Tactile sensor lets robots gauge objects’ hardness and manipulate small tools

June 23, 2017

A GelSight sensor attached to a robot’s gripper enables the robot to determine precisely where it has grasped a small screwdriver, removing it from and inserting it back into a slot, even when the gripper screens the screwdriver from the robot’s camera. (credit: Robot Locomotion Group at MIT)

Researchers at MIT’s Computer Science and Artificial Intelligence Laboratory (CSAIL) have added sensors to grippers on robot arms to give robots greater sensitivity and dexterity. The sensor can judge the hardness of surfaces it touches, enabling a robot to manipulate smaller objects than was previously possible.

The “GelSight” sensor consists of a block of transparent soft rubber — the “gel” of its name — with one face coated with metallic paint. It is mounted on one side of a robotic gripper. When the paint-coated face is pressed against an object, the face conforms to the object’s shape and the metallic paint makes the object’s surface reflective. Mounted on the sensor opposite the paint-coated face of the rubber block are three colored lights at different angles and a single camera.

Humans gauge hardness by the degree to which the contact area between the object and our fingers changes as we press on it. Softer objects tend to flatten more, increasing the contact area. The MIT researchers used the same approach.

A GelSight sensor, pressed against each object manually, recorded how the contact pattern changed over time, essentially producing a short movie for each object. A neural network was then used to look for correlations between changes in contact patterns and hardness measurements. The resulting system takes frames of video as inputs and produces hardness scores with very high accuracy.

The researchers also designed control algorithms that use a computer vision system to guide the robot’s gripper toward a tool and then turn location estimation over to a GelSight sensor once the robot has the tool in hand.

“I think that the GelSight technology, as well as other high-bandwidth tactile sensors, will make a big impact in robotics,” says Sergey Levine, an assistant professor of electrical engineering and computer science at the University of California at Berkeley. “For humans, our sense of touch is one of the key enabling factors for our amazing manual dexterity. Current robots lack this type of dexterity and are limited in their ability to react to surface features when manipulating objects. If you imagine fumbling for a light switch in the dark, extracting an object from your pocket, or any of the other numerous things that you can do without even thinking — these all rely on touch sensing.”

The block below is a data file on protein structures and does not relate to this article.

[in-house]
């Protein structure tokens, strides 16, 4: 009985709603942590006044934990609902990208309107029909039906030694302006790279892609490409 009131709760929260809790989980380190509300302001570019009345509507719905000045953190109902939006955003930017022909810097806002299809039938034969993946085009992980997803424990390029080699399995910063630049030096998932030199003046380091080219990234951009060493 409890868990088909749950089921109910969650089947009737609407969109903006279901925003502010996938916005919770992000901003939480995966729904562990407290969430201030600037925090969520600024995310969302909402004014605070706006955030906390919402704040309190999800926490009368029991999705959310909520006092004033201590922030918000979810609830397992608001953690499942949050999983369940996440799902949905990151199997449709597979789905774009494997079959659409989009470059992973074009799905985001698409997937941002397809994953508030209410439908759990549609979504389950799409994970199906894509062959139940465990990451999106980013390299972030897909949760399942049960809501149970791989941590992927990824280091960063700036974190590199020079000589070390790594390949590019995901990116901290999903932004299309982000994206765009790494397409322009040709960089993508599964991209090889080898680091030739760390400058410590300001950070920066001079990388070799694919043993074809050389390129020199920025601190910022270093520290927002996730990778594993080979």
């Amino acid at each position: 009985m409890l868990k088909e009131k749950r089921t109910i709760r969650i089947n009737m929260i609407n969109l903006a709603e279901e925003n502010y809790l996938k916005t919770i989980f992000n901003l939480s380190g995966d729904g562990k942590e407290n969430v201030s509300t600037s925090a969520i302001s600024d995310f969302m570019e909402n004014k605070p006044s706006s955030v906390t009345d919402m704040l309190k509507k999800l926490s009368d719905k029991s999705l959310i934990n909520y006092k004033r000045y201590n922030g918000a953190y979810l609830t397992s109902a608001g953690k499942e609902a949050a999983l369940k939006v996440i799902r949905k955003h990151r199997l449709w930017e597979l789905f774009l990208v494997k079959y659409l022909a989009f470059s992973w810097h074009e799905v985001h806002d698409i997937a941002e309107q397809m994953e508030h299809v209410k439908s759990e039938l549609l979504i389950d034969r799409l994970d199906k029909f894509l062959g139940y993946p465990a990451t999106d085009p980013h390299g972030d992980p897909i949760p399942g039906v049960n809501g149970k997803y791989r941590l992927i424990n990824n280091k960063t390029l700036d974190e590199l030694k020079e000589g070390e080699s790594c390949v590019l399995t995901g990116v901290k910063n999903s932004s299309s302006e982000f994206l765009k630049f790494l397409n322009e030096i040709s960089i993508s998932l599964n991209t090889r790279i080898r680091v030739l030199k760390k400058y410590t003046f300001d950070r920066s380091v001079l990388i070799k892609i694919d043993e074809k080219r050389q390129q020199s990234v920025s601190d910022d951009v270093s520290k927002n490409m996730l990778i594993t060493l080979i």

The researchers presented their work in two papers at the International Conference on Robotics and Automation.

Wenzhen Yuan | Measuring hardness of fruits with GelSight sensor

Abstract of Tracking Objects with Point Clouds from Vision and Touch

We present an object-tracking framework that fuses point cloud information from an RGB-D camera with tactile information from a GelSight contact sensor. GelSight can be treated as a source of dense local geometric information, which we incorporate directly into a conventional point-cloud-based articulated object tracker based on signed-distance functions. Our implementation runs at 12 Hz using an online depth reconstruction algorithm for GelSight and a modified secondorder update for the tracking algorithm. We present data from hardware experiments demonstrating that the addition of contact-based geometric information significantly improves the pose accuracy during contact, and provides robustness to occlusions of small objects by the robot’s end effector.